The Chicago Cubs fell to the New York Yankees 5-4 in an 18-inning, record-breaking 48-strikeout extravaganza at Wrigley Field on Sunday night, but Kyle Schwarber managed to secure a jaw-dropping catch.

Kyle Schwarber makes diving catch in Cubs’ 48-strikeout, 18-inning loss to Yankees

The outfielder jumped headfirst into the left-field seats along the foul line in the 12th inning to snag a pop fly from Chase Headley and keep the game tied 4-4. Cubs fans went wild as soon as they saw Schwarber make the astounding grab.

“I’m going to play hard and try to make every catch,” Schwarber said. “I guess I just stuck the glove out and it went in there.”

The left fielder traveled 116 feet to record the catch in the stands, which led his teammates to greet him with giants hugs as he returned to the field. Cubs manager Joe Maddon was also flabbergasted, and even compared Schwarber’s snag to that of a legendary former MLB star.

“How about that play?” said Maddon. “It was very Derek-esque [Jeter].”

Among the visitors’ top players was Aaron Hicks, who blasted a three-run homer in the top of the eighth inning. The Yankees left fielder blasted a 2-1 pitch off Canadian lefty Rob Zastryzny into the left-center-field stands to put New York up 11-3 with his sixth home run of the season.

Hicks also delivered big shots in the opening and closing frames. He ran home to start the scoring after Starlin Castro grounded out to shortstop to give the Yankees a 1-0 lead in the first inning, and provided the game-winning run in the 18th. With the score tied 4-4 in the frame, Hicks reached second following his bunt single and a tossing error by Wilson Contreras. Hicks advanced on Ronald Torreyes’ sacrifice against Pedro Strop, then scored on Castro’s grounder to short. Castro hit the ball straight to Addison Russell, whose throw Hicks beat to provide the Yankees with their fifth straight victory and a three-game series sweep in Chicago.

Castro contributed a two-run blast to left field off Dominican right-hander Felix Peña in the fourth inning that put the Yankees ahead 8-0. Filmmaker Spike Lee — a hardcore New York sports fan often seen at Knicks games — seemed content with the hit, as he clapped with approval:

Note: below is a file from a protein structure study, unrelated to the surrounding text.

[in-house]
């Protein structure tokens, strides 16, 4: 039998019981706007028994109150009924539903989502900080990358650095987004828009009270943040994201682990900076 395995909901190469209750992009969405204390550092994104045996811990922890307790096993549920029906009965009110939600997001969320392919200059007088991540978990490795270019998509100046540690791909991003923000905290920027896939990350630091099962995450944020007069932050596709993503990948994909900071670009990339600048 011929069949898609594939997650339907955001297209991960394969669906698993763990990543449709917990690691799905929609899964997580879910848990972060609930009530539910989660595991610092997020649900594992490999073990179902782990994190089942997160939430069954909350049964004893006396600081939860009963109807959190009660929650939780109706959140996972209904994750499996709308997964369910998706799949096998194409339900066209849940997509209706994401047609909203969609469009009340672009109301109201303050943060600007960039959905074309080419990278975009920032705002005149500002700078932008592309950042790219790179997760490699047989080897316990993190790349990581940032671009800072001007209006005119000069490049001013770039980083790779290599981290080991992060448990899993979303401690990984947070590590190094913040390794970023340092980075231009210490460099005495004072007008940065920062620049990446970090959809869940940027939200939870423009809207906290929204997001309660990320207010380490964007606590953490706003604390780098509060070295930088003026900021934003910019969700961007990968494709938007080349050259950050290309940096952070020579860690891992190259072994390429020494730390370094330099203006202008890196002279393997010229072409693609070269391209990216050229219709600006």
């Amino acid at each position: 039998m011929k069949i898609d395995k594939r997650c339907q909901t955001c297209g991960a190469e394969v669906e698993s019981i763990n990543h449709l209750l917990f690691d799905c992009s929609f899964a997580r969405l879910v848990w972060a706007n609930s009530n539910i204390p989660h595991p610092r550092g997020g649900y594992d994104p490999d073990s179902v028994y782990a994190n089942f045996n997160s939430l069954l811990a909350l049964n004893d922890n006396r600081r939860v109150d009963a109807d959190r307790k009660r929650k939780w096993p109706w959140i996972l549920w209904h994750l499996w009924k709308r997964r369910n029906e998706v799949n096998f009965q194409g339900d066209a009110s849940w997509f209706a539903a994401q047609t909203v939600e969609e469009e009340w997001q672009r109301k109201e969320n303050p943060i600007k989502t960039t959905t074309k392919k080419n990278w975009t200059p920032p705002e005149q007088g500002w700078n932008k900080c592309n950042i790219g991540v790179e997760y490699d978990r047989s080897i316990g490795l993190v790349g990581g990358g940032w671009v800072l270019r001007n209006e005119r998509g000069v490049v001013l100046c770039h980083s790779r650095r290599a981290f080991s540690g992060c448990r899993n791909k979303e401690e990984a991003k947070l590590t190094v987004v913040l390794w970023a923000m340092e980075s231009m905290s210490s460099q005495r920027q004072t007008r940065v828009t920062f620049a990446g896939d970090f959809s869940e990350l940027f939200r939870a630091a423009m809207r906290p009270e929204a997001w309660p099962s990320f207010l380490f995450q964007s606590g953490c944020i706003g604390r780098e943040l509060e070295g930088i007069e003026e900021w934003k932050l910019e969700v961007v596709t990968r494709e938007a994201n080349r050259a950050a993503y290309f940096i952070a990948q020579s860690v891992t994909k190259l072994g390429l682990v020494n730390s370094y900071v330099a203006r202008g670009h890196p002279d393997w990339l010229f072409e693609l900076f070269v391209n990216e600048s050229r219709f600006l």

“I’m excited. Exhausted, but excited that we put our team on top,” Hicks said. “They’re a great team. We’re a good team, too. To come in and beat them is a plus for us.”

Both teams had a reason to be fatigued after six hours and five minutes of play in a game that ended around 2 am EST, the Cubs’ longest matchup by innings since an 18-inning contest Aug. 15, 2006 in Houston. The longest major-league baseball game in terms of both time and innings was between the White Sox and the Brewers in 1984, a 25-inning slugfest that ended after eight hours and six minutes.

The 48 strikeouts, which came after more than 500 throws from 15 pitchers, also set a major-league record. The previous record (43) was set in 1971, during a 20-inning marathon between the Angels and A’s. The last strikeout came when Yankees left-hander Chasen Shreve retired Cubs righty Kyle Hendricks with runners on first and second to end the night.

“It was a gritty performance by our guys,” said Yankees manager Joe Girardi. The Bombers are now 20-9 for the best record in MLB, just a half-game lead over Baltimore in the American League East.

Luis Severino also delivered a great outing for the Yankees. The young starter allowed only four hits and one run (a solo homer off Javier Baez) and struck out nine while walking one.

Aaron Judge added a run-scoring triple for New York, while Jacoby Ellsbury contributed a two-run homer. Yankees relievers Jonathan Holder and Shreve combined to allow two hits over the last six shoutout innings, and struck out eight in total.

Aroldis Chapman, who on Friday received the World Series ring he won with the Cubs, blew a three-run lead and watched his team rally to win. Chapman, who had given up one run all season, walked Russell and allowed a single to Jon Jay to start the ninth inning. The former Cubs starter also struck out Schwarber and Contreras, and hit Rizzo on the forearm with his first pitch in the frame to force the run that tied it 4-4.

After 35 pitches, Chapman was substituted for Tyler Clippard, who took the game to extra innings by retiring Ben Zobrist on a grounder to second.

CHICAGO, IL – MAY 07: Kyle Schwarber #12 of the Chicago Cubs hits a double against the New York Yankees during the fifth inning on May 7, 2017 at Wrigley Field in Chicago, Illinois. (Photo by David Banks/Getty Images)

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